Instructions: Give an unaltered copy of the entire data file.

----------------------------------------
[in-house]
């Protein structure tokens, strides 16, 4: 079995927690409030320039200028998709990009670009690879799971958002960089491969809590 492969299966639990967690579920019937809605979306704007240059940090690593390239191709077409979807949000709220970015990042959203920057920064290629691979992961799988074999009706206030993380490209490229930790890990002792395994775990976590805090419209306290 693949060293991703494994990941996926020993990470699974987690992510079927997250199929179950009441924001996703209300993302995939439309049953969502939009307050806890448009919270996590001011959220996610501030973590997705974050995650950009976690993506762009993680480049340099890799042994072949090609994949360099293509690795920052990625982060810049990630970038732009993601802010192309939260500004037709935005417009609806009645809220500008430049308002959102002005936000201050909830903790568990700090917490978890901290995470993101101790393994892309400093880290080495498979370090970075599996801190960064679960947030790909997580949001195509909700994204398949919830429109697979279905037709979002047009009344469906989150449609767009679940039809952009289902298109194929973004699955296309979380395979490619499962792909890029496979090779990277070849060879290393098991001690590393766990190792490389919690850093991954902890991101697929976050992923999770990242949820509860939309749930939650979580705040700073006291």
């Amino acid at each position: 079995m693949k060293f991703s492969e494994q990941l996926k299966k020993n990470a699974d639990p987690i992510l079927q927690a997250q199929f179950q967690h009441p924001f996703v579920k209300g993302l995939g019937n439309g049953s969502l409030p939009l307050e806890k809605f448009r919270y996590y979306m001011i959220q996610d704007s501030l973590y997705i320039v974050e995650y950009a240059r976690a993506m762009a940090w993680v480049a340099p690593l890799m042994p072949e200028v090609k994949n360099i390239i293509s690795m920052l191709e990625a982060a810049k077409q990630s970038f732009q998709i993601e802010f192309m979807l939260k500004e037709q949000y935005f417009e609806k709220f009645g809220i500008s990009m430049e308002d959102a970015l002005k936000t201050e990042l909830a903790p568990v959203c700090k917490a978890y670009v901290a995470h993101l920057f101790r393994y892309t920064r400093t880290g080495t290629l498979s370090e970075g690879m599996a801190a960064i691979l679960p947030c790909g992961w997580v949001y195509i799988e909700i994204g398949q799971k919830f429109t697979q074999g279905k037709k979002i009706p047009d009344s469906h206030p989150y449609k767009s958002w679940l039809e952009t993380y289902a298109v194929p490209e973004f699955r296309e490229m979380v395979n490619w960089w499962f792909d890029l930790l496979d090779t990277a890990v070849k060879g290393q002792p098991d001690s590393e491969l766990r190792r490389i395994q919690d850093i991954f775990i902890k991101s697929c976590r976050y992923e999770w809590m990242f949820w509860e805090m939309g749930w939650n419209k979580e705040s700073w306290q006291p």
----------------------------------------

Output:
[in-house]
């Protein structure tokens, strides 16, 4: 079995927690409030320039200028998709990009670009690879799971958002960089491969809590 492969299966639990967690579920019937809605979306704007240059940090690593390239191709077409979807949000709220970015990042959203920057920064290629691979992961799988074999009706206030993380490209490229930790890990002792395994775990976590805090419209306290 693949060293991703494994990941996926020993990470699974987690992510079927997250199929179950009441924001996703209300993302995939439309049953969502939009307050806890448009919270996590001011959220996610501030973590997705974050995650950009976690993506762009993680480049340099890799042994072949090609994949360099293509690795920052990625982060810049990630970038732009993601802010192309939260500004037709935005417009609806009645809220500008430049308002959102002005936000201050909830903790568990700090917490978890901290995470993101101790393994892309400093880290080495498979370090970075599996801190960064679960947030790909997580949001195509909700994204398949919830429109697979279905037709979002047009009344469906989150449609767009679940039809952009289902298109194929973004699955296309979380395979490619499962792909890029496979090779990277070849060879290393098991001690590393766990190792490389919690850093991954902890991101697929976050992923999770990242949820509860939309749930939650979580705040700073006291």
């Amino acid at each position: 079995m693949k060293f991703s492969e494994q990941l996926k299966k020993n990470a699974d639990p987690i992510l079927q927690a997250q199929f179950q967690h009441p924001f996703v579920k209300g993302l995939g019937n439309g049953s969502l409030p939009l307050e806890k809605f448009r919270y996590y979306m001011i959220q996610d704007s501030l973590y997705i320039v974050e995650y950009a240059r976690a993506m762009a940090w993680v480049a340099p690593l890799m042994p072949e200028v090609k994949n360099i390239i293509s690795m920052l191709e990625a982060a810049k077409q990630s970038f732009q998709i993601e802010f192309m979807l939260k500004e037709q949000y935005f417009e609806k709220f009645g809220i500008s990009m430049e308002d959102a970015l002005k936000t201050e990042l909830a903790p568990v959203c700090k917490a978890y670009v901290a995470h993101l920057f101790r393994y892309t920064r400093t880290g080495t290629l498979s370090e970075g690879m599996a801190a960064i691979l679960p947030c790909g992961w997580v949001y195509i799988e909700i994204g398949q799971k919830f429109t697979q074999g279905k037709k979002i009706p047009d009344s469906h206030p989150y449609k767009s958002w679940l039809e952009t993380y289902a298109v194929p490209e973004f699955r296309e490229m979380v395979n490619w960089w499962f792909d890029l930790l496979d090779t990277a890990v070849k060879g290393q002792p098991d001690s590393e491969l766990r190792r490389i395994q919690d850093i991954f775990i902890k991101s697929c976590r976050y992923e999770w809590m990242f949820w509860e805090m939309g749930w939650n419209k979580e705040s700073w306290q006291p």